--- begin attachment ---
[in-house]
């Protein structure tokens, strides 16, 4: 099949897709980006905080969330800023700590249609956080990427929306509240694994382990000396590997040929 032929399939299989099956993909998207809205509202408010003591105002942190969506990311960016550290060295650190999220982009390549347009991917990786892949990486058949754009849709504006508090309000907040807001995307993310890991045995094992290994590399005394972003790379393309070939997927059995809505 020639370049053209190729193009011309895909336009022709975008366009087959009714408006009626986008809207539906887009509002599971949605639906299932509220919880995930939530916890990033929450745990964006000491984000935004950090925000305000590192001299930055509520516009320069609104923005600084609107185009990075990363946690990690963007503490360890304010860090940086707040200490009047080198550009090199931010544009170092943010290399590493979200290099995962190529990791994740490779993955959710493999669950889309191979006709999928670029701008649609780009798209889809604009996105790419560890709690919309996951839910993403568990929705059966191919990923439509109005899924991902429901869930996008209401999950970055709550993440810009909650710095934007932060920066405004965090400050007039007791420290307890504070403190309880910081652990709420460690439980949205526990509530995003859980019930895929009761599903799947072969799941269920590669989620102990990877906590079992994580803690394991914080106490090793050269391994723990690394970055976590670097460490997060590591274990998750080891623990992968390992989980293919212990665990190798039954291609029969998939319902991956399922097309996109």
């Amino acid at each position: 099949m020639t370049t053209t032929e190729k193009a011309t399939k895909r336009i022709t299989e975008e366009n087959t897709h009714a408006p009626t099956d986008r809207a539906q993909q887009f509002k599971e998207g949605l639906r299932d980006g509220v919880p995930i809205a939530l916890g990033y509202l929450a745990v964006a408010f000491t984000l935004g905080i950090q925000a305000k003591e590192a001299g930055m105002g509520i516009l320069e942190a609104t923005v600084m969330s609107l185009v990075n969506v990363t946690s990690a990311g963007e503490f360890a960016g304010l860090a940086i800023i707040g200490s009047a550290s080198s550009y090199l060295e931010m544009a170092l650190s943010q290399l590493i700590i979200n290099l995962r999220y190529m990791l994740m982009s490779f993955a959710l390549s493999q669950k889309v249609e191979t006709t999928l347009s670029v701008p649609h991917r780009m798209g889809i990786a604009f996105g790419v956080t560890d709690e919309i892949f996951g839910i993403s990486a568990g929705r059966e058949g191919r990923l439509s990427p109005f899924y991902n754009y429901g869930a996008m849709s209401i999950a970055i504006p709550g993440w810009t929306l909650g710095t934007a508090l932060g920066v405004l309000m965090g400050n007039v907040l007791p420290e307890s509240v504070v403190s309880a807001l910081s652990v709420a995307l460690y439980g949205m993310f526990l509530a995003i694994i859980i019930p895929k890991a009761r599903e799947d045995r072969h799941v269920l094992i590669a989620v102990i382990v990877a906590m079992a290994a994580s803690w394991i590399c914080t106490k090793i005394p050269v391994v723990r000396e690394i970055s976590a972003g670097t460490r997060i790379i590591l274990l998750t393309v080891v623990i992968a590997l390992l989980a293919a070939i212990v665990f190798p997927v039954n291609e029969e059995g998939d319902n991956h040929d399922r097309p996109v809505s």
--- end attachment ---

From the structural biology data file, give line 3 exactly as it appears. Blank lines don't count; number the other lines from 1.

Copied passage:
């Amino acid at each position: 099949m020639t370049t053209t032929e190729k193009a011309t399939k895909r336009i022709t299989e975008e366009n087959t897709h009714a408006p009626t099956d986008r809207a539906q993909q887009f509002k599971e998207g949605l639906r299932d980006g509220v919880p995930i809205a939530l916890g990033y509202l929450a745990v964006a408010f000491t984000l935004g905080i950090q925000a305000k003591e590192a001299g930055m105002g509520i516009l320069e942190a609104t923005v600084m969330s609107l185009v990075n969506v990363t946690s990690a990311g963007e503490f360890a960016g304010l860090a940086i800023i707040g200490s009047a550290s080198s550009y090199l060295e931010m544009a170092l650190s943010q290399l590493i700590i979200n290099l995962r999220y190529m990791l994740m982009s490779f993955a959710l390549s493999q669950k889309v249609e191979t006709t999928l347009s670029v701008p649609h991917r780009m798209g889809i990786a604009f996105g790419v956080t560890d709690e919309i892949f996951g839910i993403s990486a568990g929705r059966e058949g191919r990923l439509s990427p109005f899924y991902n754009y429901g869930a996008m849709s209401i999950a970055i504006p709550g993440w810009t929306l909650g710095t934007a508090l932060g920066v405004l309000m965090g400050n007039v907040l007791p420290e307890s509240v504070v403190s309880a807001l910081s652990v709420a995307l460690y439980g949205m993310f526990l509530a995003i694994i859980i019930p895929k890991a009761r599903e799947d045995r072969h799941v269920l094992i590669a989620v102990i382990v990877a906590m079992a290994a994580s803690w394991i590399c914080t106490k090793i005394p050269v391994v723990r000396e690394i970055s976590a972003g670097t460490r997060i790379i590591l274990l998750t393309v080891v623990i992968a590997l390992l989980a293919a070939i212990v665990f190798p997927v039954n291609e029969e059995g998939d319902n991956h040929d399922r097309p996109v809505s």